It is known that the immediate application of compression and cold will slow down tissue metabolism and response to injury so that a slower and more controlled process may ensue. Thus, the art teaches the use of ice pack compresses. Additionally, U.S. Pat. No. 3,871,381 to Roslonski teaches the introduction of a pressurized volatile refrigerant through a controlled flow rate valve, which cools a maze-passage in a flexible device. A pressure relief valve maintains a back-pressure in the system.
Besides injuries, there are other applications for cryotherapy. For example, normal tissues, such as hair follicles, may be spared the effects of cancer chemotherapy by the topical application of pressure and cold around the time of chemotherapeutic treatments. See, e.g., Dean, J. C. et al., "Prevention of Doxorubicin-induced Scalp Hair Loss," New England Journal of Medicine, Dec. 27, 1979, 301(26):1427-29; H. F. P. Hillen, et al., "Scalp cooling by cold air for the prevention of chemotherapy-induced alopecia," Netherlands Journal of Medicine, 37 (1990) 231-235; Cline, B. W., "Prevention of chemotherapy-induced alopecia: a review of the literature," Cancer Nursing, 1984, 7:221-228; Dean, J. C., et al. "Scalp hypothermia: A comparison of ice packs and the Kold Kap in the prevention of doxorubicin-induced alopecia," J. Clin. Oncol., 1983, 1:33-37; Bulow J., et al., "Frontal subcutaneous blood flow, and epi- and subcutaneous temperatures during scalp cooling in normal man," Scand. J. Clin. Lab Invest., 1985, 45:505-508; Parbhoo, SP, et al., "An improved technique of scalp hypothermia to prevent adriamycin/mitozantrone induced alopecia in patients with advanced breast cancer," Clinical Oncology and Cancer Nursing, Stockholm, 1985, 232 (abstract); Gregory, R. P., et al., "Prevention of doxorubicin-induced alopecia by scalp hypothermia: relation to degree of cooling," Br. Med. J., 1982, 284:1674. Chemotherapeutic agents which cause alopecia which may be reduced by cryotherapy include anthracycline antibiotics, e.g. doxorubicin or epirubiicin, nucleoside analogs, e.g. 5-fluorouracil, folate antagonists, e.g. methotrexate and alkylating agent, e.g. cyclophosphamide.
In addition, cryotherapy may also be employed for other medical purposes, where control of metabolic rate is desired.
For example, U.S. Pat. No. 3,821,381 to Roslonski relates to a system for applying pressure and cold to an injury, using chlorofluorocarbons as a refrigerant fluid. It is also known to circulate a cooled fluid through a conduit in a bandage. Cold and pressure are therefore known treatments for traumatic injuries, as well as inflammatory pathologic processes which involve externally accessible organs.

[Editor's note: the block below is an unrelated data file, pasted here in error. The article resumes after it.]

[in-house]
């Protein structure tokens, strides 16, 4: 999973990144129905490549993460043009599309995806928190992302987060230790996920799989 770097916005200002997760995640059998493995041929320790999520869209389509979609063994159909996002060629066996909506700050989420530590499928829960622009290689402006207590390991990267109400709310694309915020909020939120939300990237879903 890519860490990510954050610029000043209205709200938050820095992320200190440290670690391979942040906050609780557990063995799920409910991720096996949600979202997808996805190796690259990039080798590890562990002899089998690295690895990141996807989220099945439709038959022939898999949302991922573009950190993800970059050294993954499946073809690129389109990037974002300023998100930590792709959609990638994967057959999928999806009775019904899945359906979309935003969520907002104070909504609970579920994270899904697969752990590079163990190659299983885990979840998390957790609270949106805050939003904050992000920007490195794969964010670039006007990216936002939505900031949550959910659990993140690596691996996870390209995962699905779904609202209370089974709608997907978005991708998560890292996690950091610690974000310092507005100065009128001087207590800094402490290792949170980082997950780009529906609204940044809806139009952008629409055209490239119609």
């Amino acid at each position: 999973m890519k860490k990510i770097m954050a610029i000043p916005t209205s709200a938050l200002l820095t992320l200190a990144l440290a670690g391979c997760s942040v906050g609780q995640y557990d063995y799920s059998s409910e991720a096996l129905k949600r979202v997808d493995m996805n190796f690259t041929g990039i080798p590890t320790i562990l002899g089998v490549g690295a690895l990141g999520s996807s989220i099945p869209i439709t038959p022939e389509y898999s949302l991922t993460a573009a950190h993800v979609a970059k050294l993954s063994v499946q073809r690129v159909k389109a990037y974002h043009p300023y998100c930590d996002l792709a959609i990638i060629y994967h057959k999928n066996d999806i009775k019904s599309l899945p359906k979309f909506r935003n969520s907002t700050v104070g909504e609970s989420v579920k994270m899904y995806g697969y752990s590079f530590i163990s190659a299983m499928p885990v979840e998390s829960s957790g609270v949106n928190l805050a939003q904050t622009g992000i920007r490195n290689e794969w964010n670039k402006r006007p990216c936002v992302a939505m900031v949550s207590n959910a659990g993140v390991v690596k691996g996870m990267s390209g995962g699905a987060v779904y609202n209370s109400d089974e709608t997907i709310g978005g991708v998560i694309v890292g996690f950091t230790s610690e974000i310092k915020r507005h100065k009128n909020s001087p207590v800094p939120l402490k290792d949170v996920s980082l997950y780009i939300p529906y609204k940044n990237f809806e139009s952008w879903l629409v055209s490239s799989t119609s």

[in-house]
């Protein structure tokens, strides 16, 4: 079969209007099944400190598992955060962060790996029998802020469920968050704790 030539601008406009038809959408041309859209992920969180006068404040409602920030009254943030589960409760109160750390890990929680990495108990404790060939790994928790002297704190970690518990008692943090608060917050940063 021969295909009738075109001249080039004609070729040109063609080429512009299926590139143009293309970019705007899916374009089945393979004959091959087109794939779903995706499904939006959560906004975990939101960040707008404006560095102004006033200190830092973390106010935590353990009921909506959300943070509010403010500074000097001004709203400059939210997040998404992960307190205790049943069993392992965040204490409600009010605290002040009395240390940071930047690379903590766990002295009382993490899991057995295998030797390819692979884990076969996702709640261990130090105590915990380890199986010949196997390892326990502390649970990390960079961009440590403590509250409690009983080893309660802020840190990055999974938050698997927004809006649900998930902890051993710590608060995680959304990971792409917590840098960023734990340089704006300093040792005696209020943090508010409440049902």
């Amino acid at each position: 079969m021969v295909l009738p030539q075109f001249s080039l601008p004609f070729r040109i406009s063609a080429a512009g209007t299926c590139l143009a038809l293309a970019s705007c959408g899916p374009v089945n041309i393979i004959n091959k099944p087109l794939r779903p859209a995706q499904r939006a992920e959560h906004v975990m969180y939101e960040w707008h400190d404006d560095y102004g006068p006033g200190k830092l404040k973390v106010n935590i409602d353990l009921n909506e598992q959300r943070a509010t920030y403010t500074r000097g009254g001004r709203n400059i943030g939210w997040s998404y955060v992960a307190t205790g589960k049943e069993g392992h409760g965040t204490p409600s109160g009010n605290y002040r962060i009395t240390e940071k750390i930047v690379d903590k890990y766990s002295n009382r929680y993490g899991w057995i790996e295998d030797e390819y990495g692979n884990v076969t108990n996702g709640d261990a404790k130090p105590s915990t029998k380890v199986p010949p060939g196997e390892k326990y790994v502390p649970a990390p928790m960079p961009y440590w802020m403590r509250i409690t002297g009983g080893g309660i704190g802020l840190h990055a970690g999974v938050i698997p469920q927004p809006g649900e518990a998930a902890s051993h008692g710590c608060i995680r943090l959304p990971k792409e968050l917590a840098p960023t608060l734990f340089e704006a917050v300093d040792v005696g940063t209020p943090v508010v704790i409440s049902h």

Additionally, the device disclosed in Roslonski, U.S. Pat. No. 3,871,381 relates to a system for applying cold and pressure to an injury using a fluorocarbon refrigerant. This system, however, presents a number of drawbacks. First, the design of Roslonski's flow path allows refrigerant liquid to pool in some areas, while other areas do not receive liquid, thus causing uneven tissue cooling. Further, a crimp in one portion of the device may block a flow of coolant liquid to other portions of the device, likewise causing uneven cooling and additionally causing noise.
The temperature of these known systems depend in large part on the composition of the refrigerant fluid employed, which has a boiling plateau slightly above the freezing point of water. These systems therefore allow the maintenance of the device at a slightly higher temperature. These known systems also have an operating temperature which depends in lesser part on the rate at which heat is removed by the refrigerant, which in turn depends on the rate of volatization of the refrigerant. Other performance factors include the ambient temperature, body temperature, atmospheric pressure, pressure within the device, refrigerant composition and flow rate of the refrigerant.
Chlorofluorocarbon refrigerants are known to be available and to be used alone or in mixtures. Some mixtures have a boiling characteristic with a plurality of plateaus. Known refrigerants like Freon 11, Freon 12 and Freon 114 have boiling points of approximately 75 F. (24 C.), -22 F. (-30 C.) and 39 F. (3.8 C.) respectively, and these may be mixed to form a refrigerant solution having approximately the same boiling plateaus. See Freon Product Information, Du Pont (1973). In practice, the lowest boiling component of such a refrigerant mixture acts to propel the refrigerant from the canister and precool the remaining refrigerant liquid as it enters the maze. The mid temperature boiling refrigerant acts to cool the tissue by boiling in the maze at a temperature approximately the same as the desired tissue temperature. Lastly, the highest boiling component acts as a heat transfer agent to improve the effectiveness of the device, since it vaporizes before it reaches the bladder. Thus, the lowest temperature in the heat transfer portion of the cryotherapy device, using the known refrigerants, will be around 36-39 F., thereby posing a small risk of tissue freezing, unless too much refrigerant mixture is injected so that the lowest boiling component is present in substantial quantities. These mixtures, therefore, may be used in open-loop cryotherapy systems, with minimal or imprecise flow regulation, and with low risk of tissue freezing.